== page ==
But the strength and resilience of US institutions have endured. In that darkest hour, it’s leaders from both parties determined, once the Capitol was secured, to continue their work that very same day and show the American people, and the world in the most emphatic way possible.


And, starting today, President Biden will bring arguably unprecedented experience to the role and a clear agenda for his first one hundred days.


Initially, much of that agenda will necessarily have a domestic focus.


He will need to turn around the COVID-19 response, boost the US economy and try to heal deep divisions. He will decisively revive US leadership on climate.


Internationally, he will bring a strong personal commitment to restoring the US to what Bill Clinton once called the ‘indispensable nation’.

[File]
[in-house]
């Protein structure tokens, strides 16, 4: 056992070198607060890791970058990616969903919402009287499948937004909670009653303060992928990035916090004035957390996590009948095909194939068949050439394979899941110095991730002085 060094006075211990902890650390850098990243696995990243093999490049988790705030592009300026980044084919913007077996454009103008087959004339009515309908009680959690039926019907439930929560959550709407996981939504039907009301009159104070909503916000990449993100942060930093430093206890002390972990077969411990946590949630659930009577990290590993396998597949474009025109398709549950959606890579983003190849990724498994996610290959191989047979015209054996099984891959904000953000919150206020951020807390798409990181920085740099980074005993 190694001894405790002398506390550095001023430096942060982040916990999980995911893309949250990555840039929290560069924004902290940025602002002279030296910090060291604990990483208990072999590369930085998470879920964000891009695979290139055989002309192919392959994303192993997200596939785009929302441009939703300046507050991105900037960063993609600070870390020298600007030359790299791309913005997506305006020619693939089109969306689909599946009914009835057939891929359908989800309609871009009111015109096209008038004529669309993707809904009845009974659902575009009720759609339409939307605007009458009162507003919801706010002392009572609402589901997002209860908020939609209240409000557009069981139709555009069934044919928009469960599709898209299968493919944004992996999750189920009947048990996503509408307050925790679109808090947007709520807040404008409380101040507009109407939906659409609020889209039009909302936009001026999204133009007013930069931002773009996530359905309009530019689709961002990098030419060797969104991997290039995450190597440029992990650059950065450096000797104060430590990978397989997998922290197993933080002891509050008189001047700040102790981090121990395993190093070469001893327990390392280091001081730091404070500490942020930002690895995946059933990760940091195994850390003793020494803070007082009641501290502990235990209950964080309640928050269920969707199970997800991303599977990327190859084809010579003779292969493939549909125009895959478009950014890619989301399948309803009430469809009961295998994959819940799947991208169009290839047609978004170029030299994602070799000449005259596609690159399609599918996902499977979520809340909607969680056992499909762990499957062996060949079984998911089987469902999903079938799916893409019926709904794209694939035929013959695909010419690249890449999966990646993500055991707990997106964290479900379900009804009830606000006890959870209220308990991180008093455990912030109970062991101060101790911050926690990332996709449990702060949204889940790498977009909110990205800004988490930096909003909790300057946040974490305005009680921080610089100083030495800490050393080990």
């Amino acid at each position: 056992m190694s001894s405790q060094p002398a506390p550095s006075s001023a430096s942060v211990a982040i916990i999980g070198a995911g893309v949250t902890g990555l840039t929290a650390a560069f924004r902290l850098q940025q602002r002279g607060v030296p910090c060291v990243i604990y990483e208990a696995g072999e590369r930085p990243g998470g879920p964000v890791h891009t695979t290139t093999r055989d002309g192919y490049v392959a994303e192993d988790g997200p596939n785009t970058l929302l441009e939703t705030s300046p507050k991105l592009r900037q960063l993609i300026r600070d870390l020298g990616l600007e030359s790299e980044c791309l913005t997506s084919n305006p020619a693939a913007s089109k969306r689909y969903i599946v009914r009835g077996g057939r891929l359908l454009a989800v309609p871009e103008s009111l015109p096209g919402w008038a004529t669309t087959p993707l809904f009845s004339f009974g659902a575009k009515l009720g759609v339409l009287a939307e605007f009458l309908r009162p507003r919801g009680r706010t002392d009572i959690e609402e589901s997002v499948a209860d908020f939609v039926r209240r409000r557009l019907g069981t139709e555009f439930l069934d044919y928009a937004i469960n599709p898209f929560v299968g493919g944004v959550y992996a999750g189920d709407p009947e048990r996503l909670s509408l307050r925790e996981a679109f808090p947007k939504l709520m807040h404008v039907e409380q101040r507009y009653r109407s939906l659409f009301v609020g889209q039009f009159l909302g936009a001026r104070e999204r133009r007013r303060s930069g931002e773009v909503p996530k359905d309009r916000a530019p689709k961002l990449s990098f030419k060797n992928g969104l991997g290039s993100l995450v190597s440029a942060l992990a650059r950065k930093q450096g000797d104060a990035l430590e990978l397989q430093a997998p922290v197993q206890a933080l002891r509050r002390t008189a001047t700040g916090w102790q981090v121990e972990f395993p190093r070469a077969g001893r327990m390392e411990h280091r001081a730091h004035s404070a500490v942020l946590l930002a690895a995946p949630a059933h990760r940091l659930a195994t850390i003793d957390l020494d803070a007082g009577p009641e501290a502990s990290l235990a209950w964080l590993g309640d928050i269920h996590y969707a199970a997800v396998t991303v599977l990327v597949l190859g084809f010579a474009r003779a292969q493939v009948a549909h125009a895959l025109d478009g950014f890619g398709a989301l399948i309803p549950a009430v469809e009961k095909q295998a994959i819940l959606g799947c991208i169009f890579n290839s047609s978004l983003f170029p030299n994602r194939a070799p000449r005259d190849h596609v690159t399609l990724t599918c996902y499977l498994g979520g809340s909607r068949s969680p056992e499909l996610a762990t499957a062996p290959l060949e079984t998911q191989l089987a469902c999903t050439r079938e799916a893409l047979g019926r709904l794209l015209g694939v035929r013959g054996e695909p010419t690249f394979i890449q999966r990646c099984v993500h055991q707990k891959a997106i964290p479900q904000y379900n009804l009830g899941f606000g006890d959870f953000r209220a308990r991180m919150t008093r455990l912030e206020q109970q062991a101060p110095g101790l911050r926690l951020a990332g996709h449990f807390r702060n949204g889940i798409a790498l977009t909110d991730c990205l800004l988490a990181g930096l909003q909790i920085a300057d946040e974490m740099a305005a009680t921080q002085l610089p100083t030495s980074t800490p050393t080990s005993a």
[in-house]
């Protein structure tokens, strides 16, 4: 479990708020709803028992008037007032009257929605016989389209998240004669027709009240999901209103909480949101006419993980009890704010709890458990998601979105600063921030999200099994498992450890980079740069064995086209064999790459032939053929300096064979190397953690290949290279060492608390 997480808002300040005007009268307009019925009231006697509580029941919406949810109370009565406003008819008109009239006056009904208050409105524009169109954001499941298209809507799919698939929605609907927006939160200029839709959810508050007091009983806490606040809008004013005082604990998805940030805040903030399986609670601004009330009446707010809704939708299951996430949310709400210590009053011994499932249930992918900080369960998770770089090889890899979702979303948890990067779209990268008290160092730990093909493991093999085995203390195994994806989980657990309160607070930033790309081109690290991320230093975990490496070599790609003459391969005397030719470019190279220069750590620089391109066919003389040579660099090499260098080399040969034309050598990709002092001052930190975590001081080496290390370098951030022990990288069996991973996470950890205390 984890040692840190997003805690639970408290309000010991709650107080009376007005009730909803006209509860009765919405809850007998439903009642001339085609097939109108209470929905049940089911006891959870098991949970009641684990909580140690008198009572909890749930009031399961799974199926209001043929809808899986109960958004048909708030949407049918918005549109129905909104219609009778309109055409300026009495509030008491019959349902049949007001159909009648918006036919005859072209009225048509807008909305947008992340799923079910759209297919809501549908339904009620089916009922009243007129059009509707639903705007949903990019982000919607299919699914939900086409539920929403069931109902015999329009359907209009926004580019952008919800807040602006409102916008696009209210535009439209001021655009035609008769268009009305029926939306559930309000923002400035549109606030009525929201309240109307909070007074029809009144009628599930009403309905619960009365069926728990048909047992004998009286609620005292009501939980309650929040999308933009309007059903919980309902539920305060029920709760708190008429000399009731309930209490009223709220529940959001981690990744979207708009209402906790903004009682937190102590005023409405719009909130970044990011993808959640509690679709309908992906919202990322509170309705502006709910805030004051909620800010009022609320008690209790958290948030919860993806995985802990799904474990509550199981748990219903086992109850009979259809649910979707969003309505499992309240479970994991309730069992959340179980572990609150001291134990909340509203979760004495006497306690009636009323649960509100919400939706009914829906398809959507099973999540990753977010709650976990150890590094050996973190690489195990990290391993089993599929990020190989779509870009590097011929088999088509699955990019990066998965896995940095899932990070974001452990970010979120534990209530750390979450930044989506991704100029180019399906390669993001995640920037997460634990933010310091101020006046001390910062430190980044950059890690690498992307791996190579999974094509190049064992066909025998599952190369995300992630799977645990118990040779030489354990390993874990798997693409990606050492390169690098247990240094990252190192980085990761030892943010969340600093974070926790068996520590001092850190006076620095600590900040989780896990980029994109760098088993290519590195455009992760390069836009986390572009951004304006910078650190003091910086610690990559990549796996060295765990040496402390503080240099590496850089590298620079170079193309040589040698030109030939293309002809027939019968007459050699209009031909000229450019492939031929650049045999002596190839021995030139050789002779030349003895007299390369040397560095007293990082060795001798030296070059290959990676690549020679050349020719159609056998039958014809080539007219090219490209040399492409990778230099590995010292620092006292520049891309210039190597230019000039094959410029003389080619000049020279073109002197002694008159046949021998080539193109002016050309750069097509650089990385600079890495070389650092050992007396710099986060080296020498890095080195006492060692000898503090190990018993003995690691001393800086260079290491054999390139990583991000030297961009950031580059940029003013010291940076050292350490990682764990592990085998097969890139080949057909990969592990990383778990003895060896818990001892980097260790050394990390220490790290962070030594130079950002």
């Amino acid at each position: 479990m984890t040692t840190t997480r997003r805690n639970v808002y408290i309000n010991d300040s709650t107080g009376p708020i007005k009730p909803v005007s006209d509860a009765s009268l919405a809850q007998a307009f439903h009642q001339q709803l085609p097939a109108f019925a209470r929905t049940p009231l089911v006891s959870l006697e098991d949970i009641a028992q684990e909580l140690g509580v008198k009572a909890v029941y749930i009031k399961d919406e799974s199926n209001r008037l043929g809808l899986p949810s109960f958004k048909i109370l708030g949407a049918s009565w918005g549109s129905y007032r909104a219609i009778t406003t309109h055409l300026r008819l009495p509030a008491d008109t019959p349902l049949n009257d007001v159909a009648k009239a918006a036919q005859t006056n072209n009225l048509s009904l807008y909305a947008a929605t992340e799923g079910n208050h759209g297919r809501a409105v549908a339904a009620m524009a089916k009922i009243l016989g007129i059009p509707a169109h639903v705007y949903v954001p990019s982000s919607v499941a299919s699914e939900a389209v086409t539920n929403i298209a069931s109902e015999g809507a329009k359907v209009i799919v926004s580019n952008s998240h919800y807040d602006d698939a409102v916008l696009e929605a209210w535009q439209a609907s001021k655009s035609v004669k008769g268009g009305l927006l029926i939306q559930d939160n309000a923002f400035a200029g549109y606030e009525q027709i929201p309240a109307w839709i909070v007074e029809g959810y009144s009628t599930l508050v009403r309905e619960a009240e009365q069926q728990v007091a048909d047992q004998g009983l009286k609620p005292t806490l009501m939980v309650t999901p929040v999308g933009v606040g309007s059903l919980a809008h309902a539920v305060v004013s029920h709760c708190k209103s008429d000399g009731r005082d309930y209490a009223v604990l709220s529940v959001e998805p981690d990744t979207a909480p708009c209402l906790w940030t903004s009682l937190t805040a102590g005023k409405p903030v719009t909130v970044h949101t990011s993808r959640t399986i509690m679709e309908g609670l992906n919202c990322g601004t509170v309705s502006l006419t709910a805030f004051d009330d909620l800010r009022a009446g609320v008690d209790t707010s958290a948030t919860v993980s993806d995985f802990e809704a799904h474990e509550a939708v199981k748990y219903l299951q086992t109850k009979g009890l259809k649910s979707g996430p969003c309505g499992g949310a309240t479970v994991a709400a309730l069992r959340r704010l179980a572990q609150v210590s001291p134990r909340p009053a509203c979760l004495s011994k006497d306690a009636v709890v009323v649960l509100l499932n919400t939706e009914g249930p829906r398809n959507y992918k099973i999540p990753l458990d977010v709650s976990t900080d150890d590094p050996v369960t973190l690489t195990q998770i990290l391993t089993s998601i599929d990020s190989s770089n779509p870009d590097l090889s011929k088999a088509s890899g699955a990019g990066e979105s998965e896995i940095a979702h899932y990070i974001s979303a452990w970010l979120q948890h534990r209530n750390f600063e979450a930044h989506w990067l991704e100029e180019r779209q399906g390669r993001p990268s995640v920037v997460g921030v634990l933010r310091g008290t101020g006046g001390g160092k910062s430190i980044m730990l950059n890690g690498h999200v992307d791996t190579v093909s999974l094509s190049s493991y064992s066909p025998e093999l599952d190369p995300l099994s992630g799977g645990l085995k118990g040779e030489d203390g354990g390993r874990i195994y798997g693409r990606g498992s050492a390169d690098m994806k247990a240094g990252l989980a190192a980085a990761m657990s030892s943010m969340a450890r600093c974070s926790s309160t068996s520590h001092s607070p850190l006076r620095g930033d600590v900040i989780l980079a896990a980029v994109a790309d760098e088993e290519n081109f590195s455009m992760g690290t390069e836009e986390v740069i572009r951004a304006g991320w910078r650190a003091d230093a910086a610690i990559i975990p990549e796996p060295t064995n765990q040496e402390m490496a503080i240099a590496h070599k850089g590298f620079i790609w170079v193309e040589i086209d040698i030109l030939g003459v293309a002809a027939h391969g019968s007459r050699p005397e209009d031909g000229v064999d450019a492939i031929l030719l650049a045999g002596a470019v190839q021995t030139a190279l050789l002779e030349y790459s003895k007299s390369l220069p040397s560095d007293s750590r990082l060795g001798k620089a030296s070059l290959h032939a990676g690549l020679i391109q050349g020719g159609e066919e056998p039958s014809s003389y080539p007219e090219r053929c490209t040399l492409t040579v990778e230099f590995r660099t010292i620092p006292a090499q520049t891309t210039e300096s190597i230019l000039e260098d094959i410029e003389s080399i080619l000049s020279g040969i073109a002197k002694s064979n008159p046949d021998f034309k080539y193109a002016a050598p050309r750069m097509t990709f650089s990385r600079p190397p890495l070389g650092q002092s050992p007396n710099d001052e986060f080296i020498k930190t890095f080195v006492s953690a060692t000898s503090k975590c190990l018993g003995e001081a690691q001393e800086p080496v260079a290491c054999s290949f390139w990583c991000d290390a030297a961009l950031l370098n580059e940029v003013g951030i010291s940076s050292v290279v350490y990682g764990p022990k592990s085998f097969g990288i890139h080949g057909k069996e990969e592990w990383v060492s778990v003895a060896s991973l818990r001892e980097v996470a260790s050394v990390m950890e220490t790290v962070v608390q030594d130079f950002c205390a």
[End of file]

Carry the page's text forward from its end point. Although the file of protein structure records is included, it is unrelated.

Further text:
The world he will face will be different from the one he faced as Vice-President in the Obama administration.


COVID-19 has swept the globe and reminded us how interconnected and interdependent we are.


Global economic growth has been hard hit, years of development gains have been reversed, and millions thrown back into poverty.


Political actors pushing authoritarianism, protectionism and isolationism have been emboldened.


The increasingly tense relationship between the US and China has become a defining geo-strategic trend of our time.


Our region, already home to some of the world’s most difficult flash points, is where new geo-political struggles will play themselves out.


And amid it all, the clock keeps ticking on climate change – a fundamental threat that demands collective action to protect the planet we share.



US Alliance

For Australia, the arrival of the Biden Administration presents an opportunity to expand alliance cooperation on the challenges before the world and our region.


The alliance was forged in World War II under Labor, and one of our greatest Prime Ministers, the proud West Australian, John Curtin – and we have deepened it each time we have been in government.